Snowmobile Tips for a Safe and Fun Trip, Part 1

Once you take a snowmobile out in the Western Wyoming and Eastern Idaho mountains, you’re hooked. The majestic beauty of Bridger Teton National Forest and Targhee National Forest surrounds you–the peaks, valleys, soaring trees and peaceful wildlife aren’t just scenery anymore. You’re in the middle of one of the most beautiful areas of the world.

That’s why so many people flock to the Alpine and Jackson Hole, Wyoming, to snowmobile. It’s an experience like no other. But while riding is exhilarating, common sense and awareness of your snowmobile, your surroundings and your safety have to be your first priority. To help you prepare for your snowmobile trip, here are some tips to keep in mind as you plan.

First, the snowmobile you ride is only as safe as you make it.  Before you fire up the engine and head off into fresh powder, make sure you have full knowledge of the snowmobile. It’s a vehicle, just like automobiles, motorcycles or scooters are vehicles. You’ll encounter a variety of situations peculiar to riding a snowmobile (it’s not like driving on the street, to say the least), so understand your snowmobile’s capabilities and limitations in the snow, and in all weather conditions and terrain. At Rockin’ M Snowmobile Rentals we’ll make sure you are completely familiar with your machine before you start your ride. And we provided guided backcountry tours using mountain sleds with at least 120 horsepower, which is double what most other tour companies use. Our guides are knowledgeable and able to tailor your tour to the skill levels in your party.  For the unguided snowmobiler we will make your adventure as trouble free as possible.  We will deliver your machine right to the trailhead so you don’t have to deal with the hassles of renting a trailer or tow vehicle and the additional expense of gasoline and time involved. Rockin’ M Snowmobile Rentals makes it easy.

A few general tips about snowmobiles:

  • Make sure the hood and guards are always firmly in place before operating.
  • If you’re carrying passengers, especially children, go slow and take additional care on slopes and turns.
  • Make slow, smooth starts and stops and go over bumps carefully.
  • Keep a good following distance to the machine in front of you (a few hundred feet).
  • Stay on the right side of the trail.  You will have oncoming traffic.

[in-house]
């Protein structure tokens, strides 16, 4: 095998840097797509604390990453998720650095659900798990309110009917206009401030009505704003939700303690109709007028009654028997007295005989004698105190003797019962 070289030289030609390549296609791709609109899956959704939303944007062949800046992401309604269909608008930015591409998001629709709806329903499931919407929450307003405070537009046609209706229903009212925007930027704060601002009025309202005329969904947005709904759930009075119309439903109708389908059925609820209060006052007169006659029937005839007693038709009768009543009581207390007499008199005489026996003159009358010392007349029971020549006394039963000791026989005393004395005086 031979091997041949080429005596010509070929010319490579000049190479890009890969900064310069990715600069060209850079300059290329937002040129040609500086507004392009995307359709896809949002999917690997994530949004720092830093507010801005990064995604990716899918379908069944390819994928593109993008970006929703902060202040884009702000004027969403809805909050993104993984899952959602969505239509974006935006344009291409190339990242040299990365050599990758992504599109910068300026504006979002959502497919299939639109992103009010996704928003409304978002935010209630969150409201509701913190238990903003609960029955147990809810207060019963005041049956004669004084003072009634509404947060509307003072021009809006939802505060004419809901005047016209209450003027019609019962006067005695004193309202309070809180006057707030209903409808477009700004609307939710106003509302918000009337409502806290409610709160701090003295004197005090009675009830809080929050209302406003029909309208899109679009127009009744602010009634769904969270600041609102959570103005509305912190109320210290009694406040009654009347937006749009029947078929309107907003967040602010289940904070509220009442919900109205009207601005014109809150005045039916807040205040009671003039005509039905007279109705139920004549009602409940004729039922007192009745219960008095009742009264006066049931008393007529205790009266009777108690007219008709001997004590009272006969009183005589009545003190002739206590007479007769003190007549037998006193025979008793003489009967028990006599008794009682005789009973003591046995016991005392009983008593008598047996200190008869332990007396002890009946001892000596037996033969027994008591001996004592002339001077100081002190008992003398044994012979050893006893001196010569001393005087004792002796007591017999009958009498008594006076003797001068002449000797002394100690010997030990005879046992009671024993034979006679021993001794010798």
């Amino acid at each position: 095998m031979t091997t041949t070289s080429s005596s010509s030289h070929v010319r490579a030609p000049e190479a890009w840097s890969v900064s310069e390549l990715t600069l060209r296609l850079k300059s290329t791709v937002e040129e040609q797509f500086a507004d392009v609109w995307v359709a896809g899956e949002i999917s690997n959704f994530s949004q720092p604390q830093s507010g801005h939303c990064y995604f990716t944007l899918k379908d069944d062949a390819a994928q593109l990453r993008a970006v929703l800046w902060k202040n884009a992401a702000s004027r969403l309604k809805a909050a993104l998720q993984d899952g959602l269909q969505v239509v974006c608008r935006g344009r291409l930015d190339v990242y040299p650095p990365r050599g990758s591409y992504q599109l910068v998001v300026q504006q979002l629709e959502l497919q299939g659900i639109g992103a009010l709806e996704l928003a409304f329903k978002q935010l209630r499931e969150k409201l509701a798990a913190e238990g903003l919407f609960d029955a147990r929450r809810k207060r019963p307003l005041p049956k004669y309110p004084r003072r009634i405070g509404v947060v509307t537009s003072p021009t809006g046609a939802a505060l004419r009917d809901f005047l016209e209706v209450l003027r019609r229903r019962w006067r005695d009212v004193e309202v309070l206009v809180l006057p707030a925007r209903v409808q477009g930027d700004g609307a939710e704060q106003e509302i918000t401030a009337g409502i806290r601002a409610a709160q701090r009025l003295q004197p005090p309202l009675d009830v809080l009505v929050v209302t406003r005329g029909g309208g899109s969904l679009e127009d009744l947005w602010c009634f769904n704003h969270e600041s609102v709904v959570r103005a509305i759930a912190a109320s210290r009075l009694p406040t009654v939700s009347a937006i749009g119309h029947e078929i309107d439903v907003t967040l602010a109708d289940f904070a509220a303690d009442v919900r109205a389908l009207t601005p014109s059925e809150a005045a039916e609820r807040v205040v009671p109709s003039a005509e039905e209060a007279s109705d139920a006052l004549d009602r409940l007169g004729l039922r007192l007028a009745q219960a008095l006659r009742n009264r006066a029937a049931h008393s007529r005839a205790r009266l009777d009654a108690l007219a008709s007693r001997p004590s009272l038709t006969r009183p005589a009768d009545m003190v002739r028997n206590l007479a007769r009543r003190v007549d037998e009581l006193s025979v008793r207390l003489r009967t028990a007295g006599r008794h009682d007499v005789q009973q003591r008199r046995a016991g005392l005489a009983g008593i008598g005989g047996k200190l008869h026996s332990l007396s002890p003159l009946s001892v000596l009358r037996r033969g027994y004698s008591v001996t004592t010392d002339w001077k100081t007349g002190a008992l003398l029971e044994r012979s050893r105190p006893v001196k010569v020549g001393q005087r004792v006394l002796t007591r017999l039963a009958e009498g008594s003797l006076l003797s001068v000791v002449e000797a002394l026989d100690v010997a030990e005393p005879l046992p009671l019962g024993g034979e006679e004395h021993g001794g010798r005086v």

• Check out play areas first at a slower speed to identify hidden or buried obstacles including rocks, stumps, and ditches.
  • Avoid identified avalanche prone areas. 
  • Stay out of identified wildlife refuge areas.
  • Always take along basic survival gear including, matches, first aide kit, water, and food.
  • Never ride alone.
  • Remember my favorite saying, “If you don’t get near a tree you can’t run into one.”  Play out in open areas!

Rockin’ M Snowmobile Rentals provides top quality Klim snowmobile gear.  This includes coats, bibs, and boots for a small fee ($5 per item or $15 for all three).  There is no additional charge for a helmet. You should watch the weather and plan your additional clothing needs accordingly. A few necessary items regardless are a balaclava (headsock), warm gloves and as many layers of clothes as needed for the weather.  Don’t forget long underwear.  I always wear a vest to keep my core extra warm.  Layering works best because you can take off a shirt if it gets too warm, or put it back on if it gets cold. You’ll also need a DOT safety rated helmet. If you’re helmet doesn’t come with a facemask, you will definitely want goggles. Amber or yellow goggles are good for dark, cloudy days or in the late afternoon. Wool socks are also a must to keep your feet warm. One very important safety tip is to leave any scarves or loose fitting clothing at home. These items can get caught in the snowmobile.  If you have plans to ride in avalanche prone areas, check the local avalanche report the morning before you ride.  If riding in these ares, it is wise to carry avalanche safety equipment and know how to use it.  This may include a beacon, shovel, probe, Avalung, or A.B.S. backpack. Ride Safe!